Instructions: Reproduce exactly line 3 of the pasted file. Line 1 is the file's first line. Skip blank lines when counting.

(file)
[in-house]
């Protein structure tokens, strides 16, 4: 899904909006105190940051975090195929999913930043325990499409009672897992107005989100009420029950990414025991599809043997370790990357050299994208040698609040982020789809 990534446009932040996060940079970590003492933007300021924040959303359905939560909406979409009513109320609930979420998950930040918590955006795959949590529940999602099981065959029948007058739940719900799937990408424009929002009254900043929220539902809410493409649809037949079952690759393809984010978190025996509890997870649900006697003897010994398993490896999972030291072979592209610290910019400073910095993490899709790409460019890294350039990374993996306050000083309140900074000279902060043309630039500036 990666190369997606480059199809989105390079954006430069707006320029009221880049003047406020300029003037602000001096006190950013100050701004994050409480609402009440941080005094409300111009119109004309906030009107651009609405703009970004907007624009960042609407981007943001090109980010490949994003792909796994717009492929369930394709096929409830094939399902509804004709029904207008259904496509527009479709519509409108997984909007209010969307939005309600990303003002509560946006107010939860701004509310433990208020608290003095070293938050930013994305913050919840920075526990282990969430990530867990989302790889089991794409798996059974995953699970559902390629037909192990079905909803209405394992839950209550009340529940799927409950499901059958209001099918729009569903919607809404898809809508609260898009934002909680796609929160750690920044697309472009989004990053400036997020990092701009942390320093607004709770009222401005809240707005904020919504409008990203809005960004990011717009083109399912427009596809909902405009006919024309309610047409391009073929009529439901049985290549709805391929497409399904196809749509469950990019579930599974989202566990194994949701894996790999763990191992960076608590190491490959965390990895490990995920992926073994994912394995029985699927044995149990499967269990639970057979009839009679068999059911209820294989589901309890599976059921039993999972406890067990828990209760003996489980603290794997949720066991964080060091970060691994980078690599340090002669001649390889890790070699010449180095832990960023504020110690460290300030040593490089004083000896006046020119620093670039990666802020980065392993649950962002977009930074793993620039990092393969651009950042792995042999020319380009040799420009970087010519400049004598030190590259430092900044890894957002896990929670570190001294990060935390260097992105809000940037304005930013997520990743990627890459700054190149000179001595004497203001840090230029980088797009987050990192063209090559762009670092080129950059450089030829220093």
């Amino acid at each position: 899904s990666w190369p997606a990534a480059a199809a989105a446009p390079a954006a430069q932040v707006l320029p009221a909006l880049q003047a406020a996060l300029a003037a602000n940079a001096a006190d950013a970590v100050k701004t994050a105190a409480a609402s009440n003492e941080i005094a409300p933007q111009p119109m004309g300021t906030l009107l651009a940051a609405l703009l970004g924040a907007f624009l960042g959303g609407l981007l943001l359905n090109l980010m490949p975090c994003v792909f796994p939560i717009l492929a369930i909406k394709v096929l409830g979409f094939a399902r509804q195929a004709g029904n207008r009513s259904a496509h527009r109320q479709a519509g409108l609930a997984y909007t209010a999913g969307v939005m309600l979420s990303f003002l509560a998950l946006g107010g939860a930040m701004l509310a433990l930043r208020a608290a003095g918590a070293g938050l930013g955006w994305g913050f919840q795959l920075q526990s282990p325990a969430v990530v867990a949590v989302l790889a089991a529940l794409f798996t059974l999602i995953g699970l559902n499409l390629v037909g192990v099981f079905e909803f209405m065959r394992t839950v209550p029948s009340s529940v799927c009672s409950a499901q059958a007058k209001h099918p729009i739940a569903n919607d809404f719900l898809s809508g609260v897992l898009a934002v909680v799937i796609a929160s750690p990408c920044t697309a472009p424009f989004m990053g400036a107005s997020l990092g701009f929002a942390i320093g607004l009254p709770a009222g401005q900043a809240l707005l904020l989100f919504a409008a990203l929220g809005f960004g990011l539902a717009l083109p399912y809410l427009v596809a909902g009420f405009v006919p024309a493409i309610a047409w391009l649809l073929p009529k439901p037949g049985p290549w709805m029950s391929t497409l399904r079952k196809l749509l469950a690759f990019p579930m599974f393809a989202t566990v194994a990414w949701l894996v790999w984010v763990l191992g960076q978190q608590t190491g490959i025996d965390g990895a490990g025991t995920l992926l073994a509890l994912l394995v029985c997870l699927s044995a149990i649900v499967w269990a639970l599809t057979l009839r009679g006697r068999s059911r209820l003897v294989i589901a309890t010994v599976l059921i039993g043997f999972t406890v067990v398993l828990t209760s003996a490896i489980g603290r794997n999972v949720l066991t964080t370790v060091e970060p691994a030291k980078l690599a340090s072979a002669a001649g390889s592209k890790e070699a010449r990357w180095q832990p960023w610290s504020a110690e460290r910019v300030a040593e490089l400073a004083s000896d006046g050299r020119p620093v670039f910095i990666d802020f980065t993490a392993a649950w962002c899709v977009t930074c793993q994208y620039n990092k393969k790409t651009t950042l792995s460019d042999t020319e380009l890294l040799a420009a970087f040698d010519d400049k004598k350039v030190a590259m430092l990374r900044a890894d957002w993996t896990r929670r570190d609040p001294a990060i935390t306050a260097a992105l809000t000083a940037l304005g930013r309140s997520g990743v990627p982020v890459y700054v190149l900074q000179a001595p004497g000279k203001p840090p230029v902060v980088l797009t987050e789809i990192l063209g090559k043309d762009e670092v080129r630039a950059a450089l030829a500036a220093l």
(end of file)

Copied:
């Amino acid at each position: 899904s990666w190369p997606a990534a480059a199809a989105a446009p390079a954006a430069q932040v707006l320029p009221a909006l880049q003047a406020a996060l300029a003037a602000n940079a001096a006190d950013a970590v100050k701004t994050a105190a409480a609402s009440n003492e941080i005094a409300p933007q111009p119109m004309g300021t906030l009107l651009a940051a609405l703009l970004g924040a907007f624009l960042g959303g609407l981007l943001l359905n090109l980010m490949p975090c994003v792909f796994p939560i717009l492929a369930i909406k394709v096929l409830g979409f094939a399902r509804q195929a004709g029904n207008r009513s259904a496509h527009r109320q479709a519509g409108l609930a997984y909007t209010a999913g969307v939005m309600l979420s990303f003002l509560a998950l946006g107010g939860a930040m701004l509310a433990l930043r208020a608290a003095g918590a070293g938050l930013g955006w994305g913050f919840q795959l920075q526990s282990p325990a969430v990530v867990a949590v989302l790889a089991a529940l794409f798996t059974l999602i995953g699970l559902n499409l390629v037909g192990v099981f079905e909803f209405m065959r394992t839950v209550p029948s009340s529940v799927c009672s409950a499901q059958a007058k209001h099918p729009i739940a569903n919607d809404f719900l898809s809508g609260v897992l898009a934002v909680v799937i796609a929160s750690p990408c920044t697309a472009p424009f989004m990053g400036a107005s997020l990092g701009f929002a942390i320093g607004l009254p709770a009222g401005q900043a809240l707005l904020l989100f919504a409008a990203l929220g809005f960004g990011l539902a717009l083109p399912y809410l427009v596809a909902g009420f405009v006919p024309a493409i309610a047409w391009l649809l073929p009529k439901p037949g049985p290549w709805m029950s391929t497409l399904r079952k196809l749509l469950a690759f990019p579930m599974f393809a989202t566990v194994a990414w949701l894996v790999w984010v763990l191992g960076q978190q608590t190491g490959i025996d965390g990895a490990g025991t995920l992926l073994a509890l994912l394995v029985c997870l699927s044995a149990i649900v499967w269990a639970l599809t057979l009839r009679g006697r068999s059911r209820l003897v294989i589901a309890t010994v599976l059921i039993g043997f999972t406890v067990v398993l828990t209760s003996a490896i489980g603290r794997n999972v949720l066991t964080t370790v060091e970060p691994a030291k980078l690599a340090s072979a002669a001649g390889s592209k890790e070699a010449r990357w180095q832990p960023w610290s504020a110690e460290r910019v300030a040593e490089l400073a004083s000896d006046g050299r020119p620093v670039f910095i990666d802020f980065t993490a392993a649950w962002c899709v977009t930074c793993q994208y620039n990092k393969k790409t651009t950042l792995s460019d042999t020319e380009l890294l040799a420009a970087f040698d010519d400049k004598k350039v030190a590259m430092l990374r900044a890894d957002w993996t896990r929670r570190d609040p001294a990060i935390t306050a260097a992105l809000t000083a940037l304005g930013r309140s997520g990743v990627p982020v890459y700054v190149l900074q000179a001595p004497g000279k203001p840090p230029v902060v980088l797009t987050e789809i990192l063209g090559k043309d762009e670092v080129r630039a950059a450089l030829a500036a220093l």